After almost four years of high school, I’ve come to realize a lot of different things that I should have done differently.

Everyone’s high school experience is different, and I realized that there are so many different factors that change the way we experience high school, but there is one thing that is crucial to a painless (or maybe less painful in some cases) high school experience: self-care. It is important to care not only about surface things like your grades and your friends and your relationships, but that doesn’t mean the importance of your mental health should be compromised just because you need to raise an 89 to a 90. It is also important to realize that your GPA doesn’t define your worth, and that the education system isn’t designed in a way that will work out for every single student.

Ever since I was young, I struggled with academics and focusing on creating a good work-ethic. I never consistently earned bad grades (I was a straight-A student up until high school), but when high school rolled around it literally knocked me right to the ground. Not to be dramatic, but high school didn’t just slap me in the face and provide me with endless wake-up calls, but it broke every bone in my body. I am fully aware that I am partially responsible for this; my work-ethic is not the best, I could procrastinate for six years straight, and I have the attention span of a slice of bread.

My grades weren’t necessarily bad, but my days of being a consistent straight-A student are in the past as of now. I’ve always known that getting good grades required a lot more effort and hours than it would for most of my peers, but when I got to high school my motivation to put in that same amount of effort wasn’t entirely there anymore. I think every high school student has felt defeated at at least one point of their high school career, and sometimes we don’t see the light at the end of the tunnel.

We all cope in different ways and sometimes we are able to find ways to motivate ourselves to keep going, but this isn’t always the reality for some people. Our education system, like I said before, wasn’t designed to fit everyone’s needs and ways of life, but that doesn’t mean it is the end of the world. I’m sure those few times I’d completely given up all hope of earning an A in a class would have not happened if I hadn’t let stress and anxiety build up and pushed my mental health aside in order to please my parents and my teachers. Not taking better care of myself over the last few years of high school is the one thing that I’m 110% sure that I regret. I’m sure almost every student can relate to putting their health, even physical health, on the back burner because they didn’t want to disappoint other people.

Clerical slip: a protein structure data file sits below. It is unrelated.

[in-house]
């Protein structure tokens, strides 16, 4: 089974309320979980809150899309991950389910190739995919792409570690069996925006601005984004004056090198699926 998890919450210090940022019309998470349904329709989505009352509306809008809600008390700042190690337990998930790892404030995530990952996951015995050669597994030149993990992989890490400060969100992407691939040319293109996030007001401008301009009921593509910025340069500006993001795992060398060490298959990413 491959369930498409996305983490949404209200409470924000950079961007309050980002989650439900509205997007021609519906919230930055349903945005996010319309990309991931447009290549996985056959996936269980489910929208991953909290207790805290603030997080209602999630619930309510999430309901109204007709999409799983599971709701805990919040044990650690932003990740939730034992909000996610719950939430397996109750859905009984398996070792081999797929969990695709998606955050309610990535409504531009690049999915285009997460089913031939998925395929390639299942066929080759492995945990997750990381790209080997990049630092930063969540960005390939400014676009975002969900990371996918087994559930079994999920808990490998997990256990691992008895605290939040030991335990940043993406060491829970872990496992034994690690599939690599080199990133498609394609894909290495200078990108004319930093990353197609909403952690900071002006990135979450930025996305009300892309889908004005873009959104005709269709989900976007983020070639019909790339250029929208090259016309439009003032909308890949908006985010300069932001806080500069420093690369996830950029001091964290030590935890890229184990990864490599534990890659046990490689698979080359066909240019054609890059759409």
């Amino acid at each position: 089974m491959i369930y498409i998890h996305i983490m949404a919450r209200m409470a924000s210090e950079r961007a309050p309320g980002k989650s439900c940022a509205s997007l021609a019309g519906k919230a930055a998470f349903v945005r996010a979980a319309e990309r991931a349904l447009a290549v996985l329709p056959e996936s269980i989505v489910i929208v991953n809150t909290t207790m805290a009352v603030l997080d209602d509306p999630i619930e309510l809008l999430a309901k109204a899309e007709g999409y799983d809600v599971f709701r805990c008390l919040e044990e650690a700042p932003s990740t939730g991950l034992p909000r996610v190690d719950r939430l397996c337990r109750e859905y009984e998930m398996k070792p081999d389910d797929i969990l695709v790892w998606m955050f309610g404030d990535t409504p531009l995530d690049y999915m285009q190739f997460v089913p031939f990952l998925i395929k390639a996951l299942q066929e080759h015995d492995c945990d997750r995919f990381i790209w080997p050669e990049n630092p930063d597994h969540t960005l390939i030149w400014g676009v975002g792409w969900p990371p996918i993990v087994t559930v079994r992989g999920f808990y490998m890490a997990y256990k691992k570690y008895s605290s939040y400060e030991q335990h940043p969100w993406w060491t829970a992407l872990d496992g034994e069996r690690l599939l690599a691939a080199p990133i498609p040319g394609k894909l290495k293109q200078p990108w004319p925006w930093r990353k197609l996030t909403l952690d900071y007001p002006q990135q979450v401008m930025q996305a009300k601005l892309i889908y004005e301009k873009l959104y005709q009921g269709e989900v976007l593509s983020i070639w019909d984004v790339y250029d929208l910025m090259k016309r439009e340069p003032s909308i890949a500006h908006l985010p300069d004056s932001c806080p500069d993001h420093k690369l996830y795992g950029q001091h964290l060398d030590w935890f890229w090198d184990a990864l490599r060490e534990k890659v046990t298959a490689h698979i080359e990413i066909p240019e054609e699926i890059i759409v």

Allowing yourself to not have a mental break down by the end of the week is not selfish. Every day, I usually hear the majority of my friends tell me that they are tired in every way possible because of school. School is intense and tiring and of course it is rewarding in the end when you walk across the stage at graduation, but are the grades really worth your own health? I personally feel that the grades mean nothing if you aren’t okay. Many of us know firsthand how it feels for people around you, whether it was with negative intentions or positive intentions, tell you to ignore how you feel just for the sake of education. I can’t tell you how many times I have heard “suck it up,” “you have x amount of years left until college,” “you’re being a baby about everything,” etc. in the last four years. There is not only stigma associated mental illness, but there is also a lot of misunderstanding around taking care of your mental health and avoiding the development of mental illness if it is possible.

From what I’ve witnessed in my four years of high school, so many people whose traditional cultures and religions are more prominent in their everyday lives that struggle with mental illness are less likely to feel the need to investigate their mental health with their doctor and talk about it with their families. In many cultures and religions, mental health is practically a myth. Mental health, to a lot of people, is something that many people can’t understand because it is not talked about or recognized in their culture. I know so many people who have told me that they have been told by adults at home that their poor mental health “is inside [their heads]” and that “God can heal” the way they are feeling if they focus on their faith. With all due respect to other cultures and the importance of religion to some people, I do believe that if the facts and science are there, then why is it so hard for people to accept that?

Mental illnesses are usually due to chemical imbalances within the brain. There is endless scientific research and discoveries to prove that mental illnesses exist and that they can become just as life threatening as physical illnesses. If the majority of society knows that illnesses like cancer can’t be treated through cultural/religious practices, then why can’t we make the same exception for mental illness? I wish I had the answer to this question, and I don’t think I will ever be able to view an answer to this question as acceptable.

Regardless of the circumstances in you life and what the people you are surrounded by tell you, take it from me: the grades on a report card aren’t even comparable to your worth as a  individual and a human being.

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